Tuesday, 21 August 2012


i have a packet for you
something you might need
it was the love you gave me
before you disappeared.
thinking you might need it
i’ve parcelled it for you
I have no further need of it
a love that has been used
but i’ve kept a souvenir
just a very little part
to replace what you have taken-
a portion of my heart.

Sunday, 22 April 2012

On reflection

On reflection

Mother was just Mother or so it seemed to me,
she got us up for breakfast and was there again for tea
On Fridays she did baking because father worked till eight,
and we would fight to get the bowl in which she mixed the cake.

We always had a Sunday roast, which made lots of washing up,
and then appeared on Monday as jackets with cold cuts;
Tuesdays she went shopping so dinner was a treat,
it had to be something quick to cook and often quick to eat;

Most days we had puddings all made by Mother’s hand,
but we never did appreciate how much it all was planned,
She’d sit and write a list of meals to have the coming week
and fill in Wrenson’s grocer’s book with anything we’d need.

The milkman came each morning, the grocery midweek,
and vegetables from Raybold’s van parked out in the street.
Laundry went on Wednesday after all the beds were changed,
because when we were little we didn’t have machines.

She made our clothes for Sundays, matching frocks when we were young,
gradually she taught us how to make our own.
She’d listen to the wireless when we had gone to bed
but what she thought of life we never asked, she never said.

She didn’t seem to have ambition and was content with life
she was a diligent and happy married wife;
she never seemed to ask for anything for herself,
only so much later when she wasn’t in good health

She was very good with money, she knew where every penny went
and she planned it very carefully and never overspent.
She got a little job when I was aged fifteen;
I think she wanted more from life than to sit at home and dream

She was very quick with numbers, and tidying the house,
I wonder if she would have liked to work or at least the chance to choose.
In the early fifties after men had been demobbed
to give them work women were required to give up jobs,

they had to work for men if allowed to stay;
it was before the age of equal opportunity and pay.
Men ruled in the workplace, women ruled the home
but did they both get what they wanted before their time was done?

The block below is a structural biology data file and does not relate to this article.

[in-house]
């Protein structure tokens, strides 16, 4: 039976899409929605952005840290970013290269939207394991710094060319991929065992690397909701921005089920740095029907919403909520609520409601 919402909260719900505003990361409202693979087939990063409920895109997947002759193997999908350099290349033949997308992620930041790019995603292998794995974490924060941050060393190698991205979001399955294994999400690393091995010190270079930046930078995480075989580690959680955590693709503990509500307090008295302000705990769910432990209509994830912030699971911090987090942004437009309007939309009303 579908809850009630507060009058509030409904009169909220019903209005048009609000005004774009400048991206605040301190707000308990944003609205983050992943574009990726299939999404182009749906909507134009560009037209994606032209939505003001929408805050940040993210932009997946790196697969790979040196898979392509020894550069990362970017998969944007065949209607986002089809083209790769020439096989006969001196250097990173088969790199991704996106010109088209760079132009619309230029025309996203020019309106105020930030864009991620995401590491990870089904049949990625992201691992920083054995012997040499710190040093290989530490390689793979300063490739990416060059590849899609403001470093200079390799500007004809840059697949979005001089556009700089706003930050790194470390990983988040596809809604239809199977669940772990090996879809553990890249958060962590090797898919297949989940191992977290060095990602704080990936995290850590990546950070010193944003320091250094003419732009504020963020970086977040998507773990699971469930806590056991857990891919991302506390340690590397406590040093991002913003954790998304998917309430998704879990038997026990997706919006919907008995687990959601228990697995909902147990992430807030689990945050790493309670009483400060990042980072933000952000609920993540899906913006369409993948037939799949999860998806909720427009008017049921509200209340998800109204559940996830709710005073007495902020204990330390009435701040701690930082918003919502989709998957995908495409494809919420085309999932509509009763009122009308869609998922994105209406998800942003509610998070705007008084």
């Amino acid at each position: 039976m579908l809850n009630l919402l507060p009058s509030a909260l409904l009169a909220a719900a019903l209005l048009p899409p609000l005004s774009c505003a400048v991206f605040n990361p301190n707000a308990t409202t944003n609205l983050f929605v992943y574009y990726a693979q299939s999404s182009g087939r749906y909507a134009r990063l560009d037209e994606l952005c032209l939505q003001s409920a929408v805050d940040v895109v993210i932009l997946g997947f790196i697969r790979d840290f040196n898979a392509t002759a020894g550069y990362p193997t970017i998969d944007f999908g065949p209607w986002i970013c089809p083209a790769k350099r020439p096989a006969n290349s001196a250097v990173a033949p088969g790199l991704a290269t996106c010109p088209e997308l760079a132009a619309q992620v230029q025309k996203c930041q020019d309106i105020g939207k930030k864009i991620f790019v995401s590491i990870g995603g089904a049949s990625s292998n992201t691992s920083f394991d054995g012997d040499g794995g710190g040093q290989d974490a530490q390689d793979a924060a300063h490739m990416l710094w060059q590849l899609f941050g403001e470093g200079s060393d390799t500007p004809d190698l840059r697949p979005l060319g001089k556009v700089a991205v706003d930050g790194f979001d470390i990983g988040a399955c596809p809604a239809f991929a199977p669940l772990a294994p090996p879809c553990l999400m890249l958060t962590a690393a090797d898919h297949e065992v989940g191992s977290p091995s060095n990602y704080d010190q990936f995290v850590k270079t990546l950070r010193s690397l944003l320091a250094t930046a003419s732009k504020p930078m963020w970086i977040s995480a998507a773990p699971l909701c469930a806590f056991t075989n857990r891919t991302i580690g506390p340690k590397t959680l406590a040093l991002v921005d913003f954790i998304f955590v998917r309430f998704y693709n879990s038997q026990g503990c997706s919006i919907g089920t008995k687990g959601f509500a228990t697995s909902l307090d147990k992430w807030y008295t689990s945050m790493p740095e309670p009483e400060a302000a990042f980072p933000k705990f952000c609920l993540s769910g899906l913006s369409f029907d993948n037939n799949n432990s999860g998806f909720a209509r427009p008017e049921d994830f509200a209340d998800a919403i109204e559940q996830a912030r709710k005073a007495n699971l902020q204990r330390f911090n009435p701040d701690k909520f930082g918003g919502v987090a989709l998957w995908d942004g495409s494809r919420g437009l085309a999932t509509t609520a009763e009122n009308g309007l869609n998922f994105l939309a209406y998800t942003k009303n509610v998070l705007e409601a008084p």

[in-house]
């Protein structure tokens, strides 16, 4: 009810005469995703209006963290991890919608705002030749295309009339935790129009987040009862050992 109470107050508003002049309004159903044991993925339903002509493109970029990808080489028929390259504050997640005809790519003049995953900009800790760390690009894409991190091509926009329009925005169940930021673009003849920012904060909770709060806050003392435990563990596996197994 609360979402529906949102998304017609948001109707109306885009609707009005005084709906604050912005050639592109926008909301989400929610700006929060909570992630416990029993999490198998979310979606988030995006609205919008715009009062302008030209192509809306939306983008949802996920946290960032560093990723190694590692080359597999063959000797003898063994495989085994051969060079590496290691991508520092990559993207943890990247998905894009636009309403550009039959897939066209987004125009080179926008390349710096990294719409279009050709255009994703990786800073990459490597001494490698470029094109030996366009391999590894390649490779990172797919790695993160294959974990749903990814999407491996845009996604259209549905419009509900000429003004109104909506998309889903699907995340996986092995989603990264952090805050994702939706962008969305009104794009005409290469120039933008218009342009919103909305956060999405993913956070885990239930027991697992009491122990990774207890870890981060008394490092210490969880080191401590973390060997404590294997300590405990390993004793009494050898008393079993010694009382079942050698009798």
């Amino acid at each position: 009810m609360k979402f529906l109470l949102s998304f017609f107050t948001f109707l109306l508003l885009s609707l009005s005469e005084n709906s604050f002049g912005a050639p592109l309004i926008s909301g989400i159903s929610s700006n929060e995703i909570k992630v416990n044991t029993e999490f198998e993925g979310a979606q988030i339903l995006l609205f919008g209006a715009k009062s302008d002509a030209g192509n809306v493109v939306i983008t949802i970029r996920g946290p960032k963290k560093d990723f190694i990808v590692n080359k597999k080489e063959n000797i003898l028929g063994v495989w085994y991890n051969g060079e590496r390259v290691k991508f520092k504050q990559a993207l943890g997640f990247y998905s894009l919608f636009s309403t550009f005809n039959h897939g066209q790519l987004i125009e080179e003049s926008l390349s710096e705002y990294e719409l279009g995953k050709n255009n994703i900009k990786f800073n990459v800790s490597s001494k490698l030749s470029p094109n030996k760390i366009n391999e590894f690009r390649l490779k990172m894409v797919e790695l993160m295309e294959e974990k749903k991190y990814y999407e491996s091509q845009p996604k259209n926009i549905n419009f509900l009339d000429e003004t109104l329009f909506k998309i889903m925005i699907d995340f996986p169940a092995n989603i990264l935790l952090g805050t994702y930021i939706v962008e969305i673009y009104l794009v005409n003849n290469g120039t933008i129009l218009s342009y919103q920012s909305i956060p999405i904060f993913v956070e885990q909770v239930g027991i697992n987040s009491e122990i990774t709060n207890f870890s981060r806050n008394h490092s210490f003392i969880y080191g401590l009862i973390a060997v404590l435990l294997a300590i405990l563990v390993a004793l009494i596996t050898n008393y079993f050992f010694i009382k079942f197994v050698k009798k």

Did you ever think to ask your mum if she’d made the most of life,
not being her own woman but someone else’s wife?
Did she feel that life had given her the chance to shine,
I’ll never know because it’s something that I never did ask mine?

Monday, 12 March 2012

I stood unmoving
but moved beyond tears
as the stillness I longed for

Saturday, 25 February 2012


Falling water
falling rain
falling tears
falling out again

falling down
things fall apart
a fallen angel
broke my heart

people fall asleep
some fall out of bed
people fall out of favour
some fall down dead

people fall for what is said
people fall under a bus
some fall by the wayside
but that's not us

some fall under your spell
that's me, it's true
and now i'm in freefall
falling in love with you

Wednesday, 1 February 2012

Off the top of my head....

Off the top of my head I wouldn’t have said
there’s a shred of a chance of my winning
but I love using words  and though it’s perverse
I’m particularly fond of punning

I’ve just finished a course on how to write verse
and if I don’t try  then I’ll never know
If I’ve learned to express unlike anyone else
an image that’s really quite stunning.

When I’m by myself I just can’t stop
this verbal diahorrea which you’re going to hear
but if you’re at home and can read it alone
you can cast it aside if you can’t abide it, and I’ll never know


What’s it to be will you give me a chance to woo you with words
that I’ve crafted and honed to a poem that has something  to say
and no-one else has written in verse
in quite the same way that I want to say it?

I’d play it cool but I’m such a virgin
I’ m urging you to read me through and give me a chance.
read me out loud to a crowd or a few
in the bath, in the garden wherever appeals

What do poets do when they get a day
of inspiration when they want to say something in verse
do you rush for your pen or your computer
do you pester your friends or your publisher?

I know the given is not to plunge in but to let it settle,
read it again, ‘frisk every word’ to see what it’s saying
remove ’ buts’ and  ‘ands’  just there for the  rhythm;
a double adjective’s quite a sin,

a descriptive verb is best  put in.
Don’t forget if you’re reading aloud
syllable count is not seen by the crowd
the words will just flow and mingle together,

what you need to decide when you have finished
is could you diminish the  number of verses
don’t hesitate,  deviate or repeat yourself
or yours is the poem that is left on the shelf.